Monday, April 24, 2023

Lushington D. Brady: Don’t Knock the Wind Turbines

Is there anything good about wind turbines? The monstrosities are a blight on rural landscapes: a munching, menacing monster to birds and bats (including dozens of endangered wedge-tailed eagles in Tasmania) and a toxic nightmare to both build and dispose of. And for all that, we get unreliable, intermittent electricity and soaring power bills.

The best the bastard things could do is fall over.

Which, as it happens, is exactly what more and more of them are doing.

In Australia, wind farm developers are racing to install the biggest machines they can.

The 1,026MW Macintyre wind farm in Queensland will use turbines that stand 230 metres tall from base to blade tip and carry 80 metre blades that weigh 26.6 tonnes each.

Neoen’s 157 MW Kaban wind farm in Queensland is using 5.6 MW turbines that stand 225 tall and carry 79 metre blades, while Tilt Renewables’ 396MW Rye Park wind farm, near Yass in the NSW Southern Tablelands, will feature 66 Vestas turbines rated at 6MW each.

They might come to regret it even more than the rural communities who have to put up with the ugly, noisy monstrosities.

Wind turbine failures are on the uptick, from Oklahoma to Sweden and Colorado to Germany, with all three of the major manufacturers admitting that the race to create bigger turbines has invited manufacturing issues, according to a report from Bloomberg.

Multiple turbines that are taller than 750 feet are collapsing across the world, with the tallest – 784 feet in stature – falling in Germany in September 2021. To put it in perspective, those turbines are taller than both the Space Needle in Seattle and the Washington Monument in Washington, DC. Even smaller turbines that recently took a tumble in Oklahoma, Wisconsin, Wales and Colorado were about the height of the Statue of Liberty.

So, “smaller” is in fact, still “colossal”. And they’re going down like ninepins, apparently.

Turbines are falling for the three largest players in the industry: General Electric, Vestas and Siemens Gamesa.

Still, it’ll save having to just rip the damn things down in a few years, when they’re even less productive than they already are, and bury them in landfill.

A wind turbine’s blades can be longer than a Boeing 747 wing, so at the end of their lifespan they can’t just be hauled away. First, you need to saw through the lissome fiberglass using a diamond-encrusted industrial saw to create three pieces small enough to be strapped to a tractor-trailer.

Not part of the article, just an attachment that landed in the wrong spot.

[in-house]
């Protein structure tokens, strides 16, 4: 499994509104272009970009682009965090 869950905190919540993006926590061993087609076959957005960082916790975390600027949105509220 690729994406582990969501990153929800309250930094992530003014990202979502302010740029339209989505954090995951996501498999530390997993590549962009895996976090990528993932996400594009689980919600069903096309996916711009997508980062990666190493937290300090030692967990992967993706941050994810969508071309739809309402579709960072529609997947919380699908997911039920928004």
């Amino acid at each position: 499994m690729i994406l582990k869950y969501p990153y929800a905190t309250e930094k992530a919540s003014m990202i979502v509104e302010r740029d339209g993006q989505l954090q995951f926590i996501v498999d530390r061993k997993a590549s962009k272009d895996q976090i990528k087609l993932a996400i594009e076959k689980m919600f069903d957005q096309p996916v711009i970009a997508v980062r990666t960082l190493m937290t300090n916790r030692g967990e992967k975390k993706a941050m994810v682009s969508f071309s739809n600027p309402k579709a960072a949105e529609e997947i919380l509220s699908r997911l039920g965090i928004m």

Maybe they should just dig a pit in front of the turbine and let nature cut out the middle-man.

Tens of thousands of aging blades are coming down from steel towers around the world and most have nowhere to go but landfills. In the US alone, about 8,000 will be removed in each of the next four years. Europe, which has been dealing with the problem longer, has about 3,800 coming down annually through at least 2022, according to BloombergNEF. It’s going to get worse: Most were built more than a decade ago, when installations were less than a fifth of what they are now […]

“The wind turbine blade will be there, ultimately, forever,” said Bob Cappadona, chief operating officer for the North American unit of Paris-based Veolia Environnement SA, which is searching for better ways to deal with the massive waste. “Most landfills are considered a dry tomb.”

“The last thing we want to do is create even more environmental challenges.”

And yet, that’s exactly what you’re doing.

In the European Union, which strictly regulates material that can go into landfills, some blades are burned in kilns that create cement or in power plants. But their energy content is weak and uneven and the burning fiberglass emits pollutants.

How very “green” of them.

Lushington describes himself as Punk rock philosopher. Liberalist contrarian. Grumpy old bastard. This article was first published HERE


Anonymous said...

Great opportunity though for lubricant manufacturing! Aha, the oil industry in the wings (ooops, pun) again.

TJS said...

Love the title, see what you did there. I guess we can say we can't lean on them eithther!